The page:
Emirati Land artist Mohammed Ahmad Ibrahim cites his inspiration in the following words[5]:




The United Arab Emirates is also synonymous with the new oil discoveries of the mid 20th century and it is therefore a very fitting place to engage the discussion of the finite nature of natural resources.


The challenge that confronts the entire world regarding sustainable energy production is well known. According to BP’s website[6],


If BP’s own estimates are set at 42 years; we can assume that they have no reason to underestimate their numbers. And to include in the proved calculations the oil sands reserves that will require severe ecological destruction, waste of water resources, and a cost per barrel at least twice that of conventional production is a bit deceptive. We may not have but 25 years until the cost of speculation and the increased energy input required for more complicated recovery make the entire system collapse with instability.

Moreover, we are neglecting to mention the cost on the environment of the decision to combust these remaining 1,258 billion barrels of oil. According to an April, 2009 article in the journal Nature[7]:


It is in this context that the authors have initiated The Land Art Generator Initiative (LAGI)[8]. In the tradition of land art it merges the natural elements—sky, wind, sun, land, and water—with conceptual beauty. And this time also with technology in the creation of what we call “solution-based art” in the United Arab Emirates.


The Land Art Generator Initiative (LAGI) brings together artists, architects, scientists and engineers with the goal of designing and constructing a series of what can be considered land art installations across the UAE that combine aesthetics with clean energy generation.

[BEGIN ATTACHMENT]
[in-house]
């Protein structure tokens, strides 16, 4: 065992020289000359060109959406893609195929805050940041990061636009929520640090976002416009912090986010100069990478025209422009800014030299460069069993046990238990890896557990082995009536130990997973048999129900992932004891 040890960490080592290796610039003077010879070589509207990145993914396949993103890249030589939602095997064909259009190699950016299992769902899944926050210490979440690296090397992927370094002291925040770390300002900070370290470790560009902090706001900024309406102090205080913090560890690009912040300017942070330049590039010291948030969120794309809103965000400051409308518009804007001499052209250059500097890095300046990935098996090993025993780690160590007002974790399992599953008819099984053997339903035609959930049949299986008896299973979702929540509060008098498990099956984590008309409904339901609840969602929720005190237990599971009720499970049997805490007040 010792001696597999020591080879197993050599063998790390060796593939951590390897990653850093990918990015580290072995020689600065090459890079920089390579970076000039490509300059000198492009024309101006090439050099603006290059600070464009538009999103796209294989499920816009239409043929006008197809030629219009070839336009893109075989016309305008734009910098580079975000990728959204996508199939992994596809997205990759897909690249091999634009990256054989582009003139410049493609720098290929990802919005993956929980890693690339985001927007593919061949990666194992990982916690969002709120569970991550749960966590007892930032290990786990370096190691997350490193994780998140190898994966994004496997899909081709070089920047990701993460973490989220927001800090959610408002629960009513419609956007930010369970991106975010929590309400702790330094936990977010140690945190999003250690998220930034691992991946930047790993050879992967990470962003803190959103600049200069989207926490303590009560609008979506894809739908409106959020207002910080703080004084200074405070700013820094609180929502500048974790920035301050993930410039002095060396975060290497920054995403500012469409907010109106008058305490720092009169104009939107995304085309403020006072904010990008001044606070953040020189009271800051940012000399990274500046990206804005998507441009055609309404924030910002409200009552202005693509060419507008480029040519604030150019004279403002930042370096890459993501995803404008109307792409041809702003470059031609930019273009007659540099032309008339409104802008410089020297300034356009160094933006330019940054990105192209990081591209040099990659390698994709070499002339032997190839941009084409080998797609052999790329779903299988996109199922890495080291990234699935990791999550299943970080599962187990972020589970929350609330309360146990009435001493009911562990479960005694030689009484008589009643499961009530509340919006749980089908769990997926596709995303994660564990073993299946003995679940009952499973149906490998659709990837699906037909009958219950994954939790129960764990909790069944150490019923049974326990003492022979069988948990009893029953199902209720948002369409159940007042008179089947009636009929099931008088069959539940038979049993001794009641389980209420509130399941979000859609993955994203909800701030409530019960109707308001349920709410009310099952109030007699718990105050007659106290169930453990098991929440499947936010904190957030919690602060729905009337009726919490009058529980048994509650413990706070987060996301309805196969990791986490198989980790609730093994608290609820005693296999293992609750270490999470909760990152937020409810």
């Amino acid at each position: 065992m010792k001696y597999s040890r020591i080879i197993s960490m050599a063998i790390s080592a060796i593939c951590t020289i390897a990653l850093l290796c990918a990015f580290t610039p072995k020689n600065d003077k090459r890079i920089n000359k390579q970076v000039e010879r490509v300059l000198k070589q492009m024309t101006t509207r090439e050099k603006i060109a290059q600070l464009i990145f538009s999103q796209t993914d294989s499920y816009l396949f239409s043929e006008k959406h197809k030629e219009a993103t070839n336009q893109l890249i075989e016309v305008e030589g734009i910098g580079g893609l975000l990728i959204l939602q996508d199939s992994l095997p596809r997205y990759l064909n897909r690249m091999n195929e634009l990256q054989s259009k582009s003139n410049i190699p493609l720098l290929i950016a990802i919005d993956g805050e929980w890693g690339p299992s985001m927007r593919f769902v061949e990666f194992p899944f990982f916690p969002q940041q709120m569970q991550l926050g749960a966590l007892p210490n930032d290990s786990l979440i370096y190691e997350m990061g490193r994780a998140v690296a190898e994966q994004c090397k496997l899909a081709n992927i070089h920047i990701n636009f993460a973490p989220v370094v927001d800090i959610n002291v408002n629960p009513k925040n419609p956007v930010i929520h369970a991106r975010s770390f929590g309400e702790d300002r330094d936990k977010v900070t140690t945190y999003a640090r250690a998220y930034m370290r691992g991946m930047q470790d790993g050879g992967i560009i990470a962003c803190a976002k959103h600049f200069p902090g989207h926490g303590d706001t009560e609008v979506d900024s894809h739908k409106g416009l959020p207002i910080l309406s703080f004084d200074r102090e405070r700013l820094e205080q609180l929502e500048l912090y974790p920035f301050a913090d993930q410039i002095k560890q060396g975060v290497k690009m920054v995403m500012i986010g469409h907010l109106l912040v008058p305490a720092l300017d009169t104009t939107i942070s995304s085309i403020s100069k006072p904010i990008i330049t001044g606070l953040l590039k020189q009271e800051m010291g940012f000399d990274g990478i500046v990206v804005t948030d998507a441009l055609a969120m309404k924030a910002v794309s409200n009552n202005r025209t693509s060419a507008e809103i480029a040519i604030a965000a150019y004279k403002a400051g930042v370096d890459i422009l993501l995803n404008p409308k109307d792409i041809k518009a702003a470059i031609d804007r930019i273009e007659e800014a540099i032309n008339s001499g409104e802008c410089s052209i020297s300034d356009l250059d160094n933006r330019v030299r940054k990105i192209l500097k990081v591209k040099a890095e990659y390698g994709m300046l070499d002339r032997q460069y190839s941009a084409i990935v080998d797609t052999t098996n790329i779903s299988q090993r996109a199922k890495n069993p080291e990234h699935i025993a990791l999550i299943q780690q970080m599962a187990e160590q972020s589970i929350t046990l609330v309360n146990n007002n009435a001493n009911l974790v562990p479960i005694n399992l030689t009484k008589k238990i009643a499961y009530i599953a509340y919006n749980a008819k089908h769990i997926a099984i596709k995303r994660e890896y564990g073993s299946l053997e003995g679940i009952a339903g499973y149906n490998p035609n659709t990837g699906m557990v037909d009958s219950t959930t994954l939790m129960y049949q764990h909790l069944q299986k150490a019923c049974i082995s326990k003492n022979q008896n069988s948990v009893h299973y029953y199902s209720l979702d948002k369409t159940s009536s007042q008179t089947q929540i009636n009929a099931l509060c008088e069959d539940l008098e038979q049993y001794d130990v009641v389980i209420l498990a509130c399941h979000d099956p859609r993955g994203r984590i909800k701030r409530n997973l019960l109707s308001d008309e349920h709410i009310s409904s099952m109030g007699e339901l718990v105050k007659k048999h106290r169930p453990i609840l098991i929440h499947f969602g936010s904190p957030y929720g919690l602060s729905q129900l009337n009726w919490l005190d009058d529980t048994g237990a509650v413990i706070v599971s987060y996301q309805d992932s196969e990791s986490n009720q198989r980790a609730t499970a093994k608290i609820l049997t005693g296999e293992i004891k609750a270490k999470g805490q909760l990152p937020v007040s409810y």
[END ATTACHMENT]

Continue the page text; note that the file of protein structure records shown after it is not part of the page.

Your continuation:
While the works are conceptually engaging, the art itself offers a pragmatic function as well in that it will continuously contribute clean energy into the electrical grid. Each land art sculpture will have the potential to provide power to thousands of homes. This project will bring together the sciences and arts by making aesthetic power plants that inspire the world through their conceptual beauty and their renewable nature.


In the scientific and commercial development sectors, research continues on the specifics of harnessing natural sources of renewable energy with a mind toward investment and capital returns. LAGI aims to work on the heels of such important work, but at the same time remove it from the restrictions of market viability.


The aim is to actualize public art that fulfills its traditional role while pushing the envelope of technology—progress at harmony with the natural world.


As we move towards our renewable energy future we should recognize the inherent differences that exist between the old and the new means of energy production and the change to built manifestations that consequently follow from this shift. The days of the gas or coal fired power plant at the farthest outskirts of the city come to a close, we will find more and more integration of energy production within the fabric of our commercial and residential communities. The need for large scale exurban generation will always be there, but this will be augmented more and more by urban microgeneration as well.


We live in a world that cross-culturally puts a high emphasis on design. As energy generation necessarily comes in closer proximity with the real estate that it powers, issues of aesthetics that drive acceptance are becoming more and more debated.


Macro energy installations in the landscape should integrate with their surroundings both visually and environmentally. Micro installations should integrate with the fabric of the urban community. Just as buildings and public art and land art exist as interventions in the fabric of the environment, so must power generation constructions from our green fields to our suburbs to our downtowns react responsibly to their role as permanent additions to our shared experience.